TULSA, Okla. — The Oklahoma State Department of Education has confirmed local school leaders' accounts of significant fluctuations in preliminary A-F grades for schools.
Schools had until Monday to request that the state correct or otherwise verify their new school grade cards. The state Department of Education said it had received 1,133 such requests since Oct. 16, when the state first posted schools' preliminary grade information and gave local schools 10 days to review them.
After numerous calculation glitches, State Superintendent Janet Barresi issued an apology to educators for "delay and confusion" in the review process. On Friday, she said her department needed as many as two more weeks before asking the state Board of Education to finalize the report cards and release them to the public.
But Chris Johnson, chief accountability officer at Tulsa Public Schools, said 45 of district schools' scores were changed by the state Friday night, resulting in lower grades at 10 schools. But by Saturday morning, his check of the state's online system for school administrators showed the individual school site scores had all rebounded to within one point of where they had been earlier Friday.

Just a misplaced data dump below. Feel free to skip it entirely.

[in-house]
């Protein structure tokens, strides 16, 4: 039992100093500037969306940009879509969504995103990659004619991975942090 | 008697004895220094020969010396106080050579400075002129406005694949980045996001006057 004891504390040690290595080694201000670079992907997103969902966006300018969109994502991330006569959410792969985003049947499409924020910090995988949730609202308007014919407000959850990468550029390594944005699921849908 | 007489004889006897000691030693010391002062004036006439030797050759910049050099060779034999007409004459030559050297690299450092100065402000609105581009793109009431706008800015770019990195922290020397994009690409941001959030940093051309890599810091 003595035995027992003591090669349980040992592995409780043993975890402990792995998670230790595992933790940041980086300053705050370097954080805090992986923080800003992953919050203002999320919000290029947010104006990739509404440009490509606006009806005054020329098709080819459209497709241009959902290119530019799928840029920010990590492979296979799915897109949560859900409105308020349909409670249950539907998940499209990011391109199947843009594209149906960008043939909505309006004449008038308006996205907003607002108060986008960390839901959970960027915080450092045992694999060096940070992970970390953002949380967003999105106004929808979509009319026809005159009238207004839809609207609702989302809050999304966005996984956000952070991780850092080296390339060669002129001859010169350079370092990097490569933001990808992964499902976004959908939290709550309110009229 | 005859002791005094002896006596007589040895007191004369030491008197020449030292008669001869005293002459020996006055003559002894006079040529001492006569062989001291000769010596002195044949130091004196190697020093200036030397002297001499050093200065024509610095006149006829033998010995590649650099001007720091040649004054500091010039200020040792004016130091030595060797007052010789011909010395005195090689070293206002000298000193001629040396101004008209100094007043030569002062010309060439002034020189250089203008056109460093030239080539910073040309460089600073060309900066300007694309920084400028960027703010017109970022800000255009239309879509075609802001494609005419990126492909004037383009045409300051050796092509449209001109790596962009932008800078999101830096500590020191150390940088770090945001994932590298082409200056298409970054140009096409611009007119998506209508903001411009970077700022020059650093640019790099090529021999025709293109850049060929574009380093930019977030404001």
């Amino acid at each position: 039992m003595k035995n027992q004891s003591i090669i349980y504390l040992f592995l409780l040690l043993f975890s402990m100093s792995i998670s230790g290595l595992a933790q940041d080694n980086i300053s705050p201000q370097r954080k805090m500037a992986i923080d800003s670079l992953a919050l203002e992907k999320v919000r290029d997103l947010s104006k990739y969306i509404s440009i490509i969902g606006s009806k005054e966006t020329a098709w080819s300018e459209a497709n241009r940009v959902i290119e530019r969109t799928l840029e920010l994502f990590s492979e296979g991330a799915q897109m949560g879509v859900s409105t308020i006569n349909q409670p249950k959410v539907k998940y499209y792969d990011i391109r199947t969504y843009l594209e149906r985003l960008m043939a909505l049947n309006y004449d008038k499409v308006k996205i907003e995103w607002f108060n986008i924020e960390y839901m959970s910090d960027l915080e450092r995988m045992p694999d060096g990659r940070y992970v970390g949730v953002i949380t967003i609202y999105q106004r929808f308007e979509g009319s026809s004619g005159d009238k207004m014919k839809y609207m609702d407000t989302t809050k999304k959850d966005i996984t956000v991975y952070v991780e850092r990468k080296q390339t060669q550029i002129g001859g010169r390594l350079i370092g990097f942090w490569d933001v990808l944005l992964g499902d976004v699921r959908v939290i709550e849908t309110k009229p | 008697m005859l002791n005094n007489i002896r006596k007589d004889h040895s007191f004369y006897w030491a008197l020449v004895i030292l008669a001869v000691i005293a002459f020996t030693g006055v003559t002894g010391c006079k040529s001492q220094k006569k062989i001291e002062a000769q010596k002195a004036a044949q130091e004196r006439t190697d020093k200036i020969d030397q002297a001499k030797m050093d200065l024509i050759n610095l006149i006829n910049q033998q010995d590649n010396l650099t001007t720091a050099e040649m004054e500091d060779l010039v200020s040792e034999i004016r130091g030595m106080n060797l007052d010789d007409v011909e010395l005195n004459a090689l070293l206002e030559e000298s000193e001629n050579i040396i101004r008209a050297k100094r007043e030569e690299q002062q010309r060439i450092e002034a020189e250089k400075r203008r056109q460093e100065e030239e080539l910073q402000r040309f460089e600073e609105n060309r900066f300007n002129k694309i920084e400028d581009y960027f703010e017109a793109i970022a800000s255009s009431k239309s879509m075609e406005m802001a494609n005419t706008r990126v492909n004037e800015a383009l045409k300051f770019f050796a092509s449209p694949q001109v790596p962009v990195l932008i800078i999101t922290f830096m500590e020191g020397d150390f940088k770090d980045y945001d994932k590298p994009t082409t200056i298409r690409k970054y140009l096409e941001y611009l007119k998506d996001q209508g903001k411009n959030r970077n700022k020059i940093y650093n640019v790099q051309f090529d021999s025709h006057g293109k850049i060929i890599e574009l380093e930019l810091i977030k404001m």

"There was some mass change that freaked everybody out," Johnson said Monday. "We monitored the grades up until 10 o'clock this morning to make sure nothing else had changed. We will continue to monitor them every day."
Phil Bacharach, spokesman for the state Department of Education, said school grade cards were, in fact, recalculated Friday and adjusted again shortly thereafter, resulting in grade increases at 300 schools and grade decreases at 87.
"Apparently, there were some changes made that had to do with data verification requests made by districts and the removal of second-time test-takers that had not been removed by the districts," he said. "There were some additional fixes Saturday morning to something Friday night that should not have occurred."
AP Source: Tulsa World